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ICC: Congolese national arrested for war crimes

Congolese national arrested for war crimes in first transfer to UN-backed court

A Congolese national accused of conscripting child soldiers has become the first defendant arrested for trial by the International Criminal Court (ICC) established to ensure the prosecution of individuals committing war crimes, a United Nations spokesman said today.

Thomas Lubanga Dyilo, the alleged founder and leader of the group known as Union des Patriotes Congolais, was transferred by the authorities of the Democratic Republic of Congo (DRC) under the international agreement known the Rome Statute, which established the court with its entry into force in July 2002.

The 18 judges of the ICC have jurisdiction over the most serious international crimes, including genocide, mass murder, enslavement, rape, torture and war crimes, and the Court only steps in when countries themselves are unable or unwilling to investigate or prosecute. States as well as the UN Security Council can refer situations to the ICC for investigation.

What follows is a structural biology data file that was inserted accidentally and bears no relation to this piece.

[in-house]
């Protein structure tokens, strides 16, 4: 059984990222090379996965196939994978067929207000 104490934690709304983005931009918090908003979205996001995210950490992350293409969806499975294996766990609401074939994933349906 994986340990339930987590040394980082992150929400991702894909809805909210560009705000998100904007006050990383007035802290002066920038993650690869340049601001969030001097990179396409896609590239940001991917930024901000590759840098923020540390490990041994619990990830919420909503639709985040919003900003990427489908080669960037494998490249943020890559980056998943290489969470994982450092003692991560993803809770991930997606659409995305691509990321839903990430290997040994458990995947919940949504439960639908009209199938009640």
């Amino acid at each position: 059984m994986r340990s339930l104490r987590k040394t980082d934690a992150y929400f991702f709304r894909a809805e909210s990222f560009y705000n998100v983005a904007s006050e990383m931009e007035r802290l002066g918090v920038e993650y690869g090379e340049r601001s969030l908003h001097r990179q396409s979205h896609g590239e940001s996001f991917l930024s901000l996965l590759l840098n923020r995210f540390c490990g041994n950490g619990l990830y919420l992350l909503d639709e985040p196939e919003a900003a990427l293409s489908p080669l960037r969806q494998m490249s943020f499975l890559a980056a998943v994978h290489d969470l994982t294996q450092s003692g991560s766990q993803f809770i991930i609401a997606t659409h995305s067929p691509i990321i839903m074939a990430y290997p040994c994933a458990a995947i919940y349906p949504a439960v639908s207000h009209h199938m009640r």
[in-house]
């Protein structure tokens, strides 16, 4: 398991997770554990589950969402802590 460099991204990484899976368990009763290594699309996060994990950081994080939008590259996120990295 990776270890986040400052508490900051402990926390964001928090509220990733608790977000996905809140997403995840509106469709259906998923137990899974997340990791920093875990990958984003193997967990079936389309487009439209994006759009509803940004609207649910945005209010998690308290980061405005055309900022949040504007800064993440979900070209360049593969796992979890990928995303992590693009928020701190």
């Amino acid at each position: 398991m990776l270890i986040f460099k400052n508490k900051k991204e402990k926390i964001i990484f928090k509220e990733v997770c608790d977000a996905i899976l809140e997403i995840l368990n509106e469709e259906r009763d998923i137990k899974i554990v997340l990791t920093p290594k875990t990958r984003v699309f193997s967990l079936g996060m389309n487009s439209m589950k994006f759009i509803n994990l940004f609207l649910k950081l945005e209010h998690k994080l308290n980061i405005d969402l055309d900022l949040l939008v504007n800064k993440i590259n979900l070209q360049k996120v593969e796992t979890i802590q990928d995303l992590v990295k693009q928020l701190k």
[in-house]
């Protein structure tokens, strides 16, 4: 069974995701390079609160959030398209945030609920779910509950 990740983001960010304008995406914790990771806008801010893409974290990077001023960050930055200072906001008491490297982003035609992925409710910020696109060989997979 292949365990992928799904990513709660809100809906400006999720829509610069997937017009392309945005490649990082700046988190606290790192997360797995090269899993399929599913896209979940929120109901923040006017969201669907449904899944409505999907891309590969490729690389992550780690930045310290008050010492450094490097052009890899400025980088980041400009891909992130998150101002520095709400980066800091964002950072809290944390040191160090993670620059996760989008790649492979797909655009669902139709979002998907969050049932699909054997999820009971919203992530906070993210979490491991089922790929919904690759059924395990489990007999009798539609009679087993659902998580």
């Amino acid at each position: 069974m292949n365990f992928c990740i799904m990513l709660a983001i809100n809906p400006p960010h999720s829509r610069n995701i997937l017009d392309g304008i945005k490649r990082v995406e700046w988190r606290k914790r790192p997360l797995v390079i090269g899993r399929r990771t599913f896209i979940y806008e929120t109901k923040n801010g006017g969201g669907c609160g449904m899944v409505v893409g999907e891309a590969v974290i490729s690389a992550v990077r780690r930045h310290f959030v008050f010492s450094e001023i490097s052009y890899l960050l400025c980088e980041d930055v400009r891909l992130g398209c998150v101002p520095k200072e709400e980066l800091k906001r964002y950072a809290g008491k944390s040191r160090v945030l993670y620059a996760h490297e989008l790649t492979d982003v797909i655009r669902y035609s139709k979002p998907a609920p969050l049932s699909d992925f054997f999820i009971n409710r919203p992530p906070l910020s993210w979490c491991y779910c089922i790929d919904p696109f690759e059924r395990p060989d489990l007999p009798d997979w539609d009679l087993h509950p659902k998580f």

The ICC Prosecutor initiated investigations in the DRC in 2004 after the Congolese Government referred the situation in that country to the Court, which issued a warrant of arrest against Mr. Lubanga on 10 February, finding that there were reasonable grounds to believe he had conscripted children under the age of 15 for active participation in hostilities, a war crime.

The Congolese authorities then arrested him in Kinshasa, the capital of the DRC.

Because the ICC’s jurisdiction only covers crimes committed after its establishment, it issued its first warrants of arrest in July 2005 against five leaders of the Lord’s Resistance Army (LRA), also accused of conscripting child soldiers and other crimes in Uganda.

An ongoing investigation is also focussing on the situation in Sudan’s Darfur region, in which untold thousands have died and millions have been terrorized and displaced, and which was referred to the ICC Prosecutor by the UN Security Council in March 2005.

© Scoop Media

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